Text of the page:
Cheap Eats, Valuable Democracy
Will you be chowing down with Michelle Obama at the fundraising luncheon for her husband to be held at the Basketball Hall of Fame today? Tickets start at $1,000 a person—$2,500 if you want your photo snapped with the First Lady. Couples who plunk down $10,000 get the choicest seats, presumably not right by the bathroom doors.
Or maybe you’ll be heading out to Pittsfield’s Colonial Theater this afternoon for another Obama fundraiser, featuring James Taylor. Tickets run as high as $10,000 a pop, although a mere $125 will get you into the cheap seats. Or perhaps you’ve been saving your pennies for the no-this-is-not-a-typo $20,000 soiree this evening at Gov. Deval Patrick’s little weekend getaway in Richmond.
Those kinds of ticket prices cause indigestion in at least one local political candidate. “That our Democratic Party and its candidates have come to rely so heavily on money from those who can afford such amounts, as well as large checks from the corporate PACs and lobbyists who represent interests we should be fighting against, is simply unacceptable,” Bill Shein, a Democrat running for the 1st Congressional seat, recently posted on his campaign blog. “For too long, that money has narrowed the agenda in Washington, shifted policymaking to the right, and left us with a democracy, economy, and environment in crisis.”
Shein is competing in the Sept. 6 Democratic primary against incumbent U.S. Rep Richie Neal and Andrea Nuciforo, a former state senator and now Middle Berkshires Register of Deeds. (With no Republicans running for the seat, the winner of the primary will be the de facto general-election winner.)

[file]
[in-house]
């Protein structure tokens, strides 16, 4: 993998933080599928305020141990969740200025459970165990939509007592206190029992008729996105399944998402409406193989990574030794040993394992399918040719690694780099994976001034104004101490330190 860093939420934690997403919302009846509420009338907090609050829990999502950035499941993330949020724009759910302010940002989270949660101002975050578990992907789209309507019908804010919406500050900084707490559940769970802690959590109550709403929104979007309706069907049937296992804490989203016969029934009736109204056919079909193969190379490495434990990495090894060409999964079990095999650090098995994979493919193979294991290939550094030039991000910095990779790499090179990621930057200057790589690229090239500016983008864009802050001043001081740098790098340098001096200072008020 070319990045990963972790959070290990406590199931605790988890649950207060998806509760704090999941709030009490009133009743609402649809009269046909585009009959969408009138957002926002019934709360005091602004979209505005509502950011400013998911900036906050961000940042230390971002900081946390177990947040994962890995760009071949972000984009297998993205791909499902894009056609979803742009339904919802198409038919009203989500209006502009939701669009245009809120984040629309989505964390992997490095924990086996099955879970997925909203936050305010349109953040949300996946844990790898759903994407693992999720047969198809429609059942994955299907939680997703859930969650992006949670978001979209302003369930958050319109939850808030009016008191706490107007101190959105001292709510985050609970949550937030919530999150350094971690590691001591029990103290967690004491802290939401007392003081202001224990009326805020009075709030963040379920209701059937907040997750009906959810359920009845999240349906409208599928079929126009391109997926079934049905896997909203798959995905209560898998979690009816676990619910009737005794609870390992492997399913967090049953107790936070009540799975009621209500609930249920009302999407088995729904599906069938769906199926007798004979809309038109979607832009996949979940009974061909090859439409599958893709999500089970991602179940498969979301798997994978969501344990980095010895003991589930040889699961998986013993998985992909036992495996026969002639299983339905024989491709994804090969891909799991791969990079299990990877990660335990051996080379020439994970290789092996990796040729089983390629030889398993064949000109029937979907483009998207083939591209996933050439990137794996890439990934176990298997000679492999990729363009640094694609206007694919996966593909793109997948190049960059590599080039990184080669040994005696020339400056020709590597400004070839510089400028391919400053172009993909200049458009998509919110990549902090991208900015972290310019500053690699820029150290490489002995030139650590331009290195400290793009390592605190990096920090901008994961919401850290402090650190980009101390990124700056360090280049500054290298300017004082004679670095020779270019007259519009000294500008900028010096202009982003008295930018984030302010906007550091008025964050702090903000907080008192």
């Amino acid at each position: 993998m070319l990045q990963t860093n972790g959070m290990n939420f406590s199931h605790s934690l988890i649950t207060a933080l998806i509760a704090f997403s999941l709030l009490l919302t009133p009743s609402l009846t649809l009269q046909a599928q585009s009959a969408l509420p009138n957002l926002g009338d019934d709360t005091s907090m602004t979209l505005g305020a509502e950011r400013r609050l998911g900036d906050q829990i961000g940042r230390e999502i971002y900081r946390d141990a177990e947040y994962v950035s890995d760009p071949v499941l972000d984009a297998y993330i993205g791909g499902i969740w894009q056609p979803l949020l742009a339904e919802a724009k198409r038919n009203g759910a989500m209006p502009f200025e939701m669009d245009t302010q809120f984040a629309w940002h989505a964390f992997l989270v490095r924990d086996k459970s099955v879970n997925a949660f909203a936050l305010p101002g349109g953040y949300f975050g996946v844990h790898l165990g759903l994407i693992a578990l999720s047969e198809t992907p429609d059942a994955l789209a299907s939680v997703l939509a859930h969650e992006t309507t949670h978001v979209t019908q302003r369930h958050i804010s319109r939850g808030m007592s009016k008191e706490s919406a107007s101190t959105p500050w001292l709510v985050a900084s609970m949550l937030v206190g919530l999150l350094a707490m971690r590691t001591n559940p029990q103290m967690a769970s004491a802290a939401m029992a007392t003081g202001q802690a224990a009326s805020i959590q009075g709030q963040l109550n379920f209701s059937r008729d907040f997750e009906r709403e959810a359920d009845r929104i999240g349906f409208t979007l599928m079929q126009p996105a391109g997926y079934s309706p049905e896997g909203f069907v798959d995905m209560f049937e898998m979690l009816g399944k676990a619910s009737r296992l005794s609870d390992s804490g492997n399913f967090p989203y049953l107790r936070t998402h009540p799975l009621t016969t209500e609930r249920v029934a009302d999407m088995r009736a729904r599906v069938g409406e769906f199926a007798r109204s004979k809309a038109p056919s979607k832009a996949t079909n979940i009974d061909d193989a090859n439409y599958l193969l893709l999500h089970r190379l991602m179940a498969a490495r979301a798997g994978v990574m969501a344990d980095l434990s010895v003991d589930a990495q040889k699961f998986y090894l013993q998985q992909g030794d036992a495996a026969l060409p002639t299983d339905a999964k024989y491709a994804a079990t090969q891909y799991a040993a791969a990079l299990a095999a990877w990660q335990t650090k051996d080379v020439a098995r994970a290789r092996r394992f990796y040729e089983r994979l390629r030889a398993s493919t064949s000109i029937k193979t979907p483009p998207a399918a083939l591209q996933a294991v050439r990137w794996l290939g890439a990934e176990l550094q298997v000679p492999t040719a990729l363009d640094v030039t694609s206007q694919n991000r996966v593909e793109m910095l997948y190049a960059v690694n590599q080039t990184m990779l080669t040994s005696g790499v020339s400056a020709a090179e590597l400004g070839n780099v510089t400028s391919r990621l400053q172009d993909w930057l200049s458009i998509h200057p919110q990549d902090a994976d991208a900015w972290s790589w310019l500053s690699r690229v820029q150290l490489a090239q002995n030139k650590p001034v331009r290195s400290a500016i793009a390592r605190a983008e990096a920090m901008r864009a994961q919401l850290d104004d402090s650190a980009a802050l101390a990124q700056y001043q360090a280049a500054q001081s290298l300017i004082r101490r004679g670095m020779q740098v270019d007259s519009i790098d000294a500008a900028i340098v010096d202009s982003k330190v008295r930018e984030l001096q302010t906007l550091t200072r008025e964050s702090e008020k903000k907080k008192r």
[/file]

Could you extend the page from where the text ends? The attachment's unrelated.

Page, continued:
A major focus of Shein’s campaign has been the corrupting influence of corporate money in politics—on his party as much as the GOP. “Over the last quarter-century, rank-and-file Democrats have been told by party leaders and longtime Democratic incumbents that our party needs to raise corporate money, and accept large checks from lobbyists and wealthy individuals, if we’re to win elections,” Shein writes. “But don’t worry, we’ve been told, because all that money won’t impact the Democratic Party’s ability to stand up for working people, create a fair economy, do what’s necessary on the environment, or advance the political reform that will make our democracy work for everyone.
“Well, it hasn’t turned out that way.”
Shein’s campaign will accept no contributions greater than $99 and takes no money from political-action committees, lobbyists or executives from organizations that employ lobbyists. And tonight, he’ll host his own fundraiser, at his home in Alford, about a dozen miles from the governor’s abode, with a rather more modest ticket price: $2 per person. (Oh, you’ll also have to bring a potluck dish.) Attendees will discuss “how to advance public financing of elections, universal voter registration, jobs programs to put unemployed Americans to work right now, a freeze on all foreclosures, increasing taxes on the wealthy and global corporations, and massive action on climate change that begins by passing the ‘Save Our Climate Act’ to put a price on carbon pollution.”
Shein acknowledges that his event probably won’t rake in the $400,000 that Patrick’s Obama shindig is expected to raise; after all, at two bucks a person, Shein would need to invite 200,000 people to hit that mark. (“The last time we had that many people over (for the ‘Seinfeld’ finale, maybe?) we were cleaning up for weeks. I vowed never to do that again.”)
But, well, it sounds like Shein’s OK with a more modest showing: “I’m running for Congress because we need Democrats who will speak out against this unacceptable status quo, and not offer the shrugs, excuses, and rationalizations so common among those incumbent Democrats who refuse to do anything to change it.”